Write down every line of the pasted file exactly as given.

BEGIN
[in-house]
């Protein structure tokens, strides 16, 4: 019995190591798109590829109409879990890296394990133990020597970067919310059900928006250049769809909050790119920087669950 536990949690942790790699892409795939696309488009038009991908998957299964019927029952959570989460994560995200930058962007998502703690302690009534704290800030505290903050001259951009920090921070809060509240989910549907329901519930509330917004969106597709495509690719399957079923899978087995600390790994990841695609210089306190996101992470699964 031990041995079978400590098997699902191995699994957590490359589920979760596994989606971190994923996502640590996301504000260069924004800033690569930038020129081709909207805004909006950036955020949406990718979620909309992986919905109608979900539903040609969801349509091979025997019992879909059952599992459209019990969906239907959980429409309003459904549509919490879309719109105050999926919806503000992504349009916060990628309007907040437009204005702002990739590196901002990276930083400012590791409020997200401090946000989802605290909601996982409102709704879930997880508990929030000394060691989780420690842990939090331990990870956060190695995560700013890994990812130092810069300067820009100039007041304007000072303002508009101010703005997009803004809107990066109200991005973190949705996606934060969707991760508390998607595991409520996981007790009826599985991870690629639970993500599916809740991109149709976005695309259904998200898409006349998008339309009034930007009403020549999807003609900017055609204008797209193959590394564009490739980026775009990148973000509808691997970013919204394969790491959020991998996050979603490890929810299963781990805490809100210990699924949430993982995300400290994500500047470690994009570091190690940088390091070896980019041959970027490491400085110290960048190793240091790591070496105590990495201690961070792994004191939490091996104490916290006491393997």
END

[in-house]
């Protein structure tokens, strides 16, 4: 019995190591798109590829109409879990890296394990133990020597970067919310059900928006250049769809909050790119920087669950 536990949690942790790699892409795939696309488009038009991908998957299964019927029952959570989460994560995200930058962007998502703690302690009534704290800030505290903050001259951009920090921070809060509240989910549907329901519930509330917004969106597709495509690719399957079923899978087995600390790994990841695609210089306190996101992470699964 031990041995079978400590098997699902191995699994957590490359589920979760596994989606971190994923996502640590996301504000260069924004800033690569930038020129081709909207805004909006950036955020949406990718979620909309992986919905109608979900539903040609969801349509091979025997019992879909059952599992459209019990969906239907959980429409309003459904549509919490879309719109105050999926919806503000992504349009916060990628309007907040437009204005702002990739590196901002990276930083400012590791409020997200401090946000989802605290909601996982409102709704879930997880508990929030000394060691989780420690842990939090331990990870956060190695995560700013890994990812130092810069300067820009100039007041304007000072303002508009101010703005997009803004809107990066109200991005973190949705996606934060969707991760508390998607595991409520996981007790009826599985991870690629639970993500599916809740991109149709976005695309259904998200898409006349998008339309009034930007009403020549999807003609900017055609204008797209193959590394564009490739980026775009990148973000509808691997970013919204394969790491959020991998996050979603490890929810299963781990805490809100210990699924949430993982995300400290994500500047470690994009570091190690940088390091070896980019041959970027490491400085110290960048190793240091790591070496105590990495201690961070792994004191939490091996104490916290006491393997």